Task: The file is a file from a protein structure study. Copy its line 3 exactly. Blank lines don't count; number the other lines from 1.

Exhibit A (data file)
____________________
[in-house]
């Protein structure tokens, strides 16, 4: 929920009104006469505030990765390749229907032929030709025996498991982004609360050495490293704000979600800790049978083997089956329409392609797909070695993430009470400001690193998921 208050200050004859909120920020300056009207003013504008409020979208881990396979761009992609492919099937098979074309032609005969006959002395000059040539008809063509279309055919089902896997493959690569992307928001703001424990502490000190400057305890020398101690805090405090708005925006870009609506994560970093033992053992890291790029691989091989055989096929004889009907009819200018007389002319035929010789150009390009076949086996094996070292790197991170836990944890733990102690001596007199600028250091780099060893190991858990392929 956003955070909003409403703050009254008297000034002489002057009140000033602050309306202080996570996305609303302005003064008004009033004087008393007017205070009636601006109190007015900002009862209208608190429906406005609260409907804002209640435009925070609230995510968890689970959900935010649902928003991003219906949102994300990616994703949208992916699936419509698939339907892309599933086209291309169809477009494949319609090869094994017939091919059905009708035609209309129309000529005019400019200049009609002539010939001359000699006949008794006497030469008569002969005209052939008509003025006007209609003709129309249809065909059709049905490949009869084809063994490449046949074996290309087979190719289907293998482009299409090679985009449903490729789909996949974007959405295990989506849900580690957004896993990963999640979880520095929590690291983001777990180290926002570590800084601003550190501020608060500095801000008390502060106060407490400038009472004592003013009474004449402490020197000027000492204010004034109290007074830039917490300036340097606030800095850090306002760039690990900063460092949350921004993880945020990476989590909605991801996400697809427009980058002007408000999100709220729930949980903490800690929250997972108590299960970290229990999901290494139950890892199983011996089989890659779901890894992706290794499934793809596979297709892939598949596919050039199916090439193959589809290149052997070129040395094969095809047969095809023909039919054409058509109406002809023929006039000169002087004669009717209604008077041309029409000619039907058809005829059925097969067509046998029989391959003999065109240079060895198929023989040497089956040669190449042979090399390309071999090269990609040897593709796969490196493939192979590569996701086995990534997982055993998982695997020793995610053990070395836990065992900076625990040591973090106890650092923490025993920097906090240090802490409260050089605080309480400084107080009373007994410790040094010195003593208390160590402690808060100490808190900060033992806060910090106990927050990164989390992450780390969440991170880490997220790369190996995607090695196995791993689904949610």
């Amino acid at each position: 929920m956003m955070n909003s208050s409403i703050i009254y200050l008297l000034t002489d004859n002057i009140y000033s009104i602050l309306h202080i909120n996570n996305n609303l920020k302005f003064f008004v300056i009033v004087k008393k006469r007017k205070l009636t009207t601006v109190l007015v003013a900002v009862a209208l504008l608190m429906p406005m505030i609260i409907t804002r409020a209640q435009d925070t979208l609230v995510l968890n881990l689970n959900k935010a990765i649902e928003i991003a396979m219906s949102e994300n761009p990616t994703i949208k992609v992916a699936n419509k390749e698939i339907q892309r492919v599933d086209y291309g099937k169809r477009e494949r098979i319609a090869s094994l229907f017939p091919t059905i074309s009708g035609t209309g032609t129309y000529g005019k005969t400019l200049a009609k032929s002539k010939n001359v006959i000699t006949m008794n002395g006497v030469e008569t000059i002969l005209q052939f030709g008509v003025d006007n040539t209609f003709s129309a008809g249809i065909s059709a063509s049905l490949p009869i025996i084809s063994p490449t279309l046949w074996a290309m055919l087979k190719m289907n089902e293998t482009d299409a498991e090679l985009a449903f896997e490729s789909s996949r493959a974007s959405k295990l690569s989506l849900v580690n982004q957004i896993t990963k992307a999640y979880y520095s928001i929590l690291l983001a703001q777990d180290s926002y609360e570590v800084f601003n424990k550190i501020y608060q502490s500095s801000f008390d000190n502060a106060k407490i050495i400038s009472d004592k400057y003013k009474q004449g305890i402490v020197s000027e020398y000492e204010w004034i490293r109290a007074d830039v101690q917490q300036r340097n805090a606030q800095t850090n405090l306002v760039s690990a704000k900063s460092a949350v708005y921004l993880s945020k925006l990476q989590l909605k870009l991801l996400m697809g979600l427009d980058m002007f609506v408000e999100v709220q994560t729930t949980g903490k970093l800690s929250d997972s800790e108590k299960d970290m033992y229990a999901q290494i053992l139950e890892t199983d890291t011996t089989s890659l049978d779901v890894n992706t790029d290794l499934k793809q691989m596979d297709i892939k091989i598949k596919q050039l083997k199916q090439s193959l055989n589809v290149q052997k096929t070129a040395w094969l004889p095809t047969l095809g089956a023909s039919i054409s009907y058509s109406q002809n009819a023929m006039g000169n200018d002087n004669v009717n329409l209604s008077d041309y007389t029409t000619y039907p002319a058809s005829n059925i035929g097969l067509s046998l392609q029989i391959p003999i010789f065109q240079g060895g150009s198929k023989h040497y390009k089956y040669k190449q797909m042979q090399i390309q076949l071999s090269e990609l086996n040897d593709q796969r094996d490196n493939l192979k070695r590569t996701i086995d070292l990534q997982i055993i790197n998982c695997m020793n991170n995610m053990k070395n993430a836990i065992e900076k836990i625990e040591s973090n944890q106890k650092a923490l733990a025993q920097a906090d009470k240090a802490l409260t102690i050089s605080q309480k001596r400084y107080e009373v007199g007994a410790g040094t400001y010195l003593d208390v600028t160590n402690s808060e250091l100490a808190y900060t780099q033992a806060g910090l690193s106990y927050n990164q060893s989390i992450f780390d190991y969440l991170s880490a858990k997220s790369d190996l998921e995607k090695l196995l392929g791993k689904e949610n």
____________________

């Amino acid at each position: 929920m956003m955070n909003s208050s409403i703050i009254y200050l008297l000034t002489d004859n002057i009140y000033s009104i602050l309306h202080i909120n996570n996305n609303l920020k302005f003064f008004v300056i009033v004087k008393k006469r007017k205070l009636t009207t601006v109190l007015v003013a900002v009862a209208l504008l608190m429906p406005m505030i609260i409907t804002r409020a209640q435009d925070t979208l609230v995510l968890n881990l689970n959900k935010a990765i649902e928003i991003a396979m219906s949102e994300n761009p990616t994703i949208k992609v992916a699936n419509k390749e698939i339907q892309r492919v599933d086209y291309g099937k169809r477009e494949r098979i319609a090869s094994l229907f017939p091919t059905i074309s009708g035609t209309g032609t129309y000529g005019k005969t400019l200049a009609k032929s002539k010939n001359v006959i000699t006949m008794n002395g006497v030469e008569t000059i002969l005209q052939f030709g008509v003025d006007n040539t209609f003709s129309a008809g249809i065909s059709a063509s049905l490949p009869i025996i084809s063994p490449t279309l046949w074996a290309m055919l087979k190719m289907n089902e293998t482009d299409a498991e090679l985009a449903f896997e490729s789909s996949r493959a974007s959405k295990l690569s989506l849900v580690n982004q957004i896993t990963k992307a999640y979880y520095s928001i929590l690291l983001a703001q777990d180290s926002y609360e570590v800084f601003n424990k550190i501020y608060q502490s500095s801000f008390d000190n502060a106060k407490i050495i400038s009472d004592k400057y003013k009474q004449g305890i402490v020197s000027e020398y000492e204010w004034i490293r109290a007074d830039v101690q917490q300036r340097n805090a606030q800095t850090n405090l306002v760039s690990a704000k900063s460092a949350v708005y921004l993880s945020k925006l990476q989590l909605k870009l991801l996400m697809g979600l427009d980058m002007f609506v408000e999100v709220q994560t729930t949980g903490k970093l800690s929250d997972s800790e108590k299960d970290m033992y229990a999901q290494i053992l139950e890892t199983d890291t011996t089989s890659l049978d779901v890894n992706t790029d290794l499934k793809q691989m596979d297709i892939k091989i598949k596919q050039l083997k199916q090439s193959l055989n589809v290149q052997k096929t070129a040395w094969l004889p095809t047969l095809g089956a023909s039919i054409s009907y058509s109406q002809n009819a023929m006039g000169n200018d002087n004669v009717n329409l209604s008077d041309y007389t029409t000619y039907p002319a058809s005829n059925i035929g097969l067509s046998l392609q029989i391959p003999i010789f065109q240079g060895g150009s198929k023989h040497y390009k089956y040669k190449q797909m042979q090399i390309q076949l071999s090269e990609l086996n040897d593709q796969r094996d490196n493939l192979k070695r590569t996701i086995d070292l990534q997982i055993i790197n998982c695997m020793n991170n995610m053990k070395n993430a836990i065992e900076k836990i625990e040591s973090n944890q106890k650092a923490l733990a025993q920097a906090d009470k240090a802490l409260t102690i050089s605080q309480k001596r400084y107080e009373v007199g007994a410790g040094t400001y010195l003593d208390v600028t160590n402690s808060e250091l100490a808190y900060t780099q033992a806060g910090l690193s106990y927050n990164q060893s989390i992450f780390d190991y969440l991170s880490a858990k997220s790369d190996l998921e995607k090695l196995l392929g791993k689904e949610n």